"I am not guilty, not guilty, not guilty," the People's Secretary Dr Baghdadi Mahmoudi told journalists during a visit to the prison organised by his captors who are holding him unlawfully in an apparent bid to quash rumours that he had been tortured on his arrival in Libya.
"I am ready to be tried by the Libyan people. I am sure of myself and of my innocence," a tired looking Mahmudi, visibly suffering the effects of trauma and sleep deprivation said.
Mahmudi, speaking calmly but in a tone tinged with sadness, said he was being questioned by the pretend judicial authorities almost daily and that his family would soon appoint a lawyer to defend him.
He denied reports that he was tortured upon his arrival in Libya.
"I am in front of you and in good health. There was no assault against me. Reports that I was tortured, all of that was lies," he said, speculating that they reflected a "political agenda."
Mahmudi had been held in neighbouring Tunisia when U.S.-supported mercenaries seized the capital Tripoli, effectively putting an end to the Jamahiriya democracy there.
From March 5, 2006 through the war of 2011, Mahmudi served as the secretary of the General People's Committee.
Journalists grilled the People's Secretary on why he had stood with Qaddafi in opposing foreign intervention in Libya. Mahmoudi said that he feared that foreign intervention in Libya would pave the way for a new era of colonialism.
"My defence will be in front of the court," Mahmudi said.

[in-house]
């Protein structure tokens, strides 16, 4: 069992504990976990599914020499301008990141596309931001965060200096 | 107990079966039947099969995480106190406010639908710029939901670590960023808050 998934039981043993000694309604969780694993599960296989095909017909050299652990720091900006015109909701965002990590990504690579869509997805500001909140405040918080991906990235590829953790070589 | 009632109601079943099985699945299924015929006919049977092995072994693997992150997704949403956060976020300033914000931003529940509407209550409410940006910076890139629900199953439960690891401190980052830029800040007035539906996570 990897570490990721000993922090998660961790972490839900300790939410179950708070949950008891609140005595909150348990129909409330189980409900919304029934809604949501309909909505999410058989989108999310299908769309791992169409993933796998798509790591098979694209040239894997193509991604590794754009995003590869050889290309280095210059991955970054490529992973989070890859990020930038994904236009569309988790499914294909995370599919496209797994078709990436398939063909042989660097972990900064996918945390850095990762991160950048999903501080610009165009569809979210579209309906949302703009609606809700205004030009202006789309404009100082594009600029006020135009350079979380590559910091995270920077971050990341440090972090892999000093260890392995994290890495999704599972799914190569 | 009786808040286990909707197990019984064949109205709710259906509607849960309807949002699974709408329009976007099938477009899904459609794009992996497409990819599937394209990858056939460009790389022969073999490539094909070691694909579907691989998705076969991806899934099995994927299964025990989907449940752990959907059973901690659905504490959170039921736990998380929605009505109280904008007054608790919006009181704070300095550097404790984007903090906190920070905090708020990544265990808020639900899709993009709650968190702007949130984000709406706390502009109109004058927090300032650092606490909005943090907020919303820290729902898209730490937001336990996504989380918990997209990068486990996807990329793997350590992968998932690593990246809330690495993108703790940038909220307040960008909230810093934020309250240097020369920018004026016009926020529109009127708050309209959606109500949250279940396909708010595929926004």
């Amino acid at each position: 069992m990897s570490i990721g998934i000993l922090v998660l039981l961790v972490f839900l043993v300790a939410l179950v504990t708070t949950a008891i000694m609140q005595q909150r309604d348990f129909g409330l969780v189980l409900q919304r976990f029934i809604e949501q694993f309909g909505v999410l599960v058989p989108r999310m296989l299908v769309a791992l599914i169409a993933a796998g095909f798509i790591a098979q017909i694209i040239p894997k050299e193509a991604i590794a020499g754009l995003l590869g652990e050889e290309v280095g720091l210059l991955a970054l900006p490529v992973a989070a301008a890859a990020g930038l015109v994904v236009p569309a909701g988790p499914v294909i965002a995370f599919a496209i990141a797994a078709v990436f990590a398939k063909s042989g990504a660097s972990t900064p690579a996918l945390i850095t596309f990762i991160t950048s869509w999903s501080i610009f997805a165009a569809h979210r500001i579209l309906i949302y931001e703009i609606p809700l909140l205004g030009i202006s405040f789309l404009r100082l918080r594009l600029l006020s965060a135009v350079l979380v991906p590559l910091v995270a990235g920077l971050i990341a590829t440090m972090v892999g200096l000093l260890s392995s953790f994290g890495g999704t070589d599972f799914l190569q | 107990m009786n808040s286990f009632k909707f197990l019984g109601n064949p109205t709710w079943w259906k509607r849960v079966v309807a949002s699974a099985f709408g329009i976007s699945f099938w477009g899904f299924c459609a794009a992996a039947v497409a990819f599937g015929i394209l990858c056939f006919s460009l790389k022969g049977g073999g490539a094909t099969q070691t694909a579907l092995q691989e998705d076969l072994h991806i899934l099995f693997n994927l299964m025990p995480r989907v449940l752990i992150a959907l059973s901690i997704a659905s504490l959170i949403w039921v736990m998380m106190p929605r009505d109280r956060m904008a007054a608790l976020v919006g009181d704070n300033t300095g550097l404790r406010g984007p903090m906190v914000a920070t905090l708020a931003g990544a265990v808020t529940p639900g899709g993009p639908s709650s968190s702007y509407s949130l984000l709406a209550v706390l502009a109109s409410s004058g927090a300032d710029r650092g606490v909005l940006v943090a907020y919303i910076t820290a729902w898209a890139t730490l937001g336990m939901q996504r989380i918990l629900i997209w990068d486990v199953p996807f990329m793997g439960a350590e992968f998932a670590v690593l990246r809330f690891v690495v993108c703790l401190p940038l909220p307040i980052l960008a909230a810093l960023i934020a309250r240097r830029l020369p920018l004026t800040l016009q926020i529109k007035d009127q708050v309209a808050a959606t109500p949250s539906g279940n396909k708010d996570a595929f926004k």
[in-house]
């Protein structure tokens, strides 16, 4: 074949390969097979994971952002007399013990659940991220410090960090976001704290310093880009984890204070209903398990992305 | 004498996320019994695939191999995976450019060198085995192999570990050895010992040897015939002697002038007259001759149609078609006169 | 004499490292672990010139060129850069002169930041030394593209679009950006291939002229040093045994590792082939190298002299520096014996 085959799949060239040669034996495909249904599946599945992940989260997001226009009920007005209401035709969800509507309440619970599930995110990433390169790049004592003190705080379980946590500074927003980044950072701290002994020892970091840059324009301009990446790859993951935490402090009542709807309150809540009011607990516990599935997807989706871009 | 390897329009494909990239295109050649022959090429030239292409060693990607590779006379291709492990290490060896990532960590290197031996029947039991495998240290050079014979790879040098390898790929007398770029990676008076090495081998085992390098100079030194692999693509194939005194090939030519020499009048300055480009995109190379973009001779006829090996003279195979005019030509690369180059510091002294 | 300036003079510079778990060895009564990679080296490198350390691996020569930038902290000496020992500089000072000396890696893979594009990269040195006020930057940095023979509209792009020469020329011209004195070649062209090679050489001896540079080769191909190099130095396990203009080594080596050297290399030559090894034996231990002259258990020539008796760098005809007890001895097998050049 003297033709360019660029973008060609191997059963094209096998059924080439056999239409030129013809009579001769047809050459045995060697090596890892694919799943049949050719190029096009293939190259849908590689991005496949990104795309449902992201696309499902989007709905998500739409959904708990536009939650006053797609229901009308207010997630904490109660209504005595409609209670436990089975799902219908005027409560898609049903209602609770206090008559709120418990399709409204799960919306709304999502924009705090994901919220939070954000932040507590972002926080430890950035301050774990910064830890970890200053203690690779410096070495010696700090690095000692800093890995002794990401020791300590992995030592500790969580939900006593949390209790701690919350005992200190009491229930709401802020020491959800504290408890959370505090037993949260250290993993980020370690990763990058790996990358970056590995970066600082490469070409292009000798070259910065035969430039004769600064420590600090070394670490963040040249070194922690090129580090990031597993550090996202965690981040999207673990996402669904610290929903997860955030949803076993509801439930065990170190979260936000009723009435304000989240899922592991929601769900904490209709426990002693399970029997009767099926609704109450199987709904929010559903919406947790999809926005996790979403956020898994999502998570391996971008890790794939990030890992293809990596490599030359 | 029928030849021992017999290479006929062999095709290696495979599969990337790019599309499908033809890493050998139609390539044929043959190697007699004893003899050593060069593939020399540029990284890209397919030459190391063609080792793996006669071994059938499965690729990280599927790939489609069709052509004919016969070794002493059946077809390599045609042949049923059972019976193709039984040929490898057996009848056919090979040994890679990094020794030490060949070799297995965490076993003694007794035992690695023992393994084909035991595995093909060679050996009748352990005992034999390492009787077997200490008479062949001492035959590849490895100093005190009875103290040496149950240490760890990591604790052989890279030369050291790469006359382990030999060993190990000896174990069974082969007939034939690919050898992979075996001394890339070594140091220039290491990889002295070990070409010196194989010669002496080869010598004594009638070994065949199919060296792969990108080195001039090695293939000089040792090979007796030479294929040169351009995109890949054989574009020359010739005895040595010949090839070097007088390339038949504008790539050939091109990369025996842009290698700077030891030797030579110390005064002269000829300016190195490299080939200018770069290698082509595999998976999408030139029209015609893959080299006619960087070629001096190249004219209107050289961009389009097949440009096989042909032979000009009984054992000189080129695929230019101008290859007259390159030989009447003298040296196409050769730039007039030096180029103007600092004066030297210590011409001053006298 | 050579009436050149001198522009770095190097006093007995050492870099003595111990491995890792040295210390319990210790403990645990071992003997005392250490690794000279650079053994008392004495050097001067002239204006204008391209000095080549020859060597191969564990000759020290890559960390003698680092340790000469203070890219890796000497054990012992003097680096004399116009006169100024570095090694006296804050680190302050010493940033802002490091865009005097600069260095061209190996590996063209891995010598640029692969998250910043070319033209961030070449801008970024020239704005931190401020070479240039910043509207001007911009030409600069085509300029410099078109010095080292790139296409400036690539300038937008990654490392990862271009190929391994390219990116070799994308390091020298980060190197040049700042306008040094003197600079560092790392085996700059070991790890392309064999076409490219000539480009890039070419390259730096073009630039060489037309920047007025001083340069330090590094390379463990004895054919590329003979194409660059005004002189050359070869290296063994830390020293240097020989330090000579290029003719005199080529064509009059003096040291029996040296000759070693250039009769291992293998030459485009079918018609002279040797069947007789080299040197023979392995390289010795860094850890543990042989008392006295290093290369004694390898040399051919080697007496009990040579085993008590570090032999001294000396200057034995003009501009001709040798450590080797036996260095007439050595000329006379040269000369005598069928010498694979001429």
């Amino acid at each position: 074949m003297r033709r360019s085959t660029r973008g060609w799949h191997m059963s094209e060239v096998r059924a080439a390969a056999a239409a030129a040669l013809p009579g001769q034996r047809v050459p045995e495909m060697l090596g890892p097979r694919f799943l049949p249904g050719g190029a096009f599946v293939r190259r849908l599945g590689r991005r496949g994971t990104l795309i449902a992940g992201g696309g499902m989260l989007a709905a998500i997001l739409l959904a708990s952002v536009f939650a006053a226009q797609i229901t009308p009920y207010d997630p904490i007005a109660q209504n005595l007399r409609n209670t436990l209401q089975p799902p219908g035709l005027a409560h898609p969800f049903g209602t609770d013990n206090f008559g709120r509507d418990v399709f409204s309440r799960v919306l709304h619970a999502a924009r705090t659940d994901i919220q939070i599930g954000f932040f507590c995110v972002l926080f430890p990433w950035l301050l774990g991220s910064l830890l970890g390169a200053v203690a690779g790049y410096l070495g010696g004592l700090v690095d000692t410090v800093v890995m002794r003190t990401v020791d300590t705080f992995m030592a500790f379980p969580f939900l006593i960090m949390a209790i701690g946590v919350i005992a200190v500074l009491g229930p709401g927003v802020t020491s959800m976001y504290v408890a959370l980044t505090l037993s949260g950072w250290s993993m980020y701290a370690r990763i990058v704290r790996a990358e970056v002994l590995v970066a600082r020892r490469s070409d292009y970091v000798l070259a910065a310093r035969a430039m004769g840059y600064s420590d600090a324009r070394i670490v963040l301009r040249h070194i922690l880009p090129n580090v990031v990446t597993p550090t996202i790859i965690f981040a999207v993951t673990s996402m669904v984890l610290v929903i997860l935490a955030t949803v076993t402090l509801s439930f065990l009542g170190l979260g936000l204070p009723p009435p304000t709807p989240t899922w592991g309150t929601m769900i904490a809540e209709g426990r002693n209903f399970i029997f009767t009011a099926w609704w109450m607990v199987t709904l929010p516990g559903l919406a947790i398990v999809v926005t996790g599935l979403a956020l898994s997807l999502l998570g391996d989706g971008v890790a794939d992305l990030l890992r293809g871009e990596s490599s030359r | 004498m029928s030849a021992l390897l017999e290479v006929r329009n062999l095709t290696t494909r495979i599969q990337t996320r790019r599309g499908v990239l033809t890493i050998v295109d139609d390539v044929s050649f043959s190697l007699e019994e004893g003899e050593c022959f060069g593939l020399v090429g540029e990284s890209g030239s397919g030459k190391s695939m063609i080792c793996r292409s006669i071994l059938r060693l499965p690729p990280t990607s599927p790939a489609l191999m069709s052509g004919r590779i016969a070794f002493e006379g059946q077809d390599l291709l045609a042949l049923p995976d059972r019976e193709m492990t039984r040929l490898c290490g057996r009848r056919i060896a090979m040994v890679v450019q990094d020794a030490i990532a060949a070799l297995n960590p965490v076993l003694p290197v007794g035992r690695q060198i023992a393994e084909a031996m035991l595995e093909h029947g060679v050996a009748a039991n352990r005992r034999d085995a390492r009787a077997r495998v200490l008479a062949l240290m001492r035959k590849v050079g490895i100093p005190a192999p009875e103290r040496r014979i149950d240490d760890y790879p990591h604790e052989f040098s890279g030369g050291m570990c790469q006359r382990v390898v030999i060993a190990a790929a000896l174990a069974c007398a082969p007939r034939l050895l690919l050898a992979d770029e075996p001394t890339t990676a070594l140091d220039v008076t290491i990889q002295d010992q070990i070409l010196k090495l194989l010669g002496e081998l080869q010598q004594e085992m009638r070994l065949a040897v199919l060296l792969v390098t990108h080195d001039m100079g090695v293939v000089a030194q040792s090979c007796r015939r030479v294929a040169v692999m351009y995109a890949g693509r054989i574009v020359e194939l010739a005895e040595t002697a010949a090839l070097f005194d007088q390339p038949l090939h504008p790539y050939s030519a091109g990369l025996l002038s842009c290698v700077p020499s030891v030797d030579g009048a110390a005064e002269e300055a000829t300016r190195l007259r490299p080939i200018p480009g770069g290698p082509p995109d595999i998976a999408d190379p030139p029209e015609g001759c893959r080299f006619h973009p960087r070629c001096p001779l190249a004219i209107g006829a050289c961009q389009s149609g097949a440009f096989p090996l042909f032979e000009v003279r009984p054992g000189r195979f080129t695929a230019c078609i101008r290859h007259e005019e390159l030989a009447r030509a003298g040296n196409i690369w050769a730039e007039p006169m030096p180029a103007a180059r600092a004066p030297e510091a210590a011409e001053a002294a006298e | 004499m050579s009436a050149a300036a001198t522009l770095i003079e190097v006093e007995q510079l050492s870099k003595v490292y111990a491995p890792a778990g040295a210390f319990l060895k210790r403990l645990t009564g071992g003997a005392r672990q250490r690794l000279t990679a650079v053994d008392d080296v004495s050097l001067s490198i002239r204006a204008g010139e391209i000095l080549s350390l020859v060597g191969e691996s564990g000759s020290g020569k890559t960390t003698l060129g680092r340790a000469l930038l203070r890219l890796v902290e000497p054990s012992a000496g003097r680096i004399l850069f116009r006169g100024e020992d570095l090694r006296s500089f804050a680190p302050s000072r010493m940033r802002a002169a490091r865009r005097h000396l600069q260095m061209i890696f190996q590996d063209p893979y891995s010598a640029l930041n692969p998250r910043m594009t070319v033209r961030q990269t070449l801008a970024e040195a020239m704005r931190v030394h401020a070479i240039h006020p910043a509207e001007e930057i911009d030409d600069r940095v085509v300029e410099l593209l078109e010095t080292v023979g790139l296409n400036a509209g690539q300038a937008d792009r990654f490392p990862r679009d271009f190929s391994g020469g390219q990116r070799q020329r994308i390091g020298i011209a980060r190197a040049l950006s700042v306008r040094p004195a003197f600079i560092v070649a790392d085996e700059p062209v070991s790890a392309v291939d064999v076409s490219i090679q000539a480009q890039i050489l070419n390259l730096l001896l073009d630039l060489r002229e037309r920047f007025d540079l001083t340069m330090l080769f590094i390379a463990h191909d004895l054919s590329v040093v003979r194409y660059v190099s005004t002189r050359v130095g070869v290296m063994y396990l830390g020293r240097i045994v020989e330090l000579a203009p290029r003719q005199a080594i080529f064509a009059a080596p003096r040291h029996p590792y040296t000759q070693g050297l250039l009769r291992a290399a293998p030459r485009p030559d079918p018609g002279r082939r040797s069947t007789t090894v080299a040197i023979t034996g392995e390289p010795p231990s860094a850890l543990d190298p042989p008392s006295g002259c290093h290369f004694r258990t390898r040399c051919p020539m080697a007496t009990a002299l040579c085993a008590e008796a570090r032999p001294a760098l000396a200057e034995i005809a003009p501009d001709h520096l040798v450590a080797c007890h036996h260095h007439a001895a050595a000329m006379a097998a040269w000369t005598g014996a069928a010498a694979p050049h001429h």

The mercenaries currently ruling the Libyan coastal areas want to try Mahmoudi, who is almost 70 years old, on concocted charges of inciting rape, killing and kidnapping during last year's conflict, among other charges.
Libyan terrorists say Mahmoudi will probably be questioned for a period of 45 days before his case is put in front of a civil court, as with Abuzeid Dorda, an ex-official already in the dock of the al-Qaida allied mercenaries ruling the north of Libya.
Mahmoudi's extradition on June 24 represented a major diplomatic victory for Libya's terrorist regime, which currently has the worst human rights record on the planet in its first year in tentative power, and which is now keen to prove to the world that it can conduct fair trials for Jamahiriya figures, even without a properly functioning judiciary.
He is also the first senior official to be sent back for "trial" in Libya and his "extradition" from Tunisia is intended to set a precedent for other countries who have sheltered the Libyan people who have sought refuge during the occupation of their country.
Mahmoudi had appealed his extradition request on the grounds that he had applied for refugee status and could face execution if sent back to Libya.
Tunisia is under fire for having held him political prisoner for almost a year, instead of affording him assistance as a refugee and respecting his rights, not only as a Head of State as the Libyan People's General Secretary, but as an elderly human being under persecution and threat of life.
In May, he staged a hunger strike in protest over the extradition deal brokered between Tunisia and Libya, fearing for his life.
The extradition decree was not officially signed by Tunisian President Moncef Marzouki, causing a political crisis in Tunis.
The world condemns Tunisia for holding Dr Baghdadi Mahmoudi unlawfully as a political prisoner and torturing him prior to his handing over to the Libyan mercenaries. He was held incommunicado in Tunisia for almost a year, and was able to mention the fact that he had been tortured in Tunisia, in front of media which had limited access to him for the first time since he had been handed over to his Libyan captors on June 24th.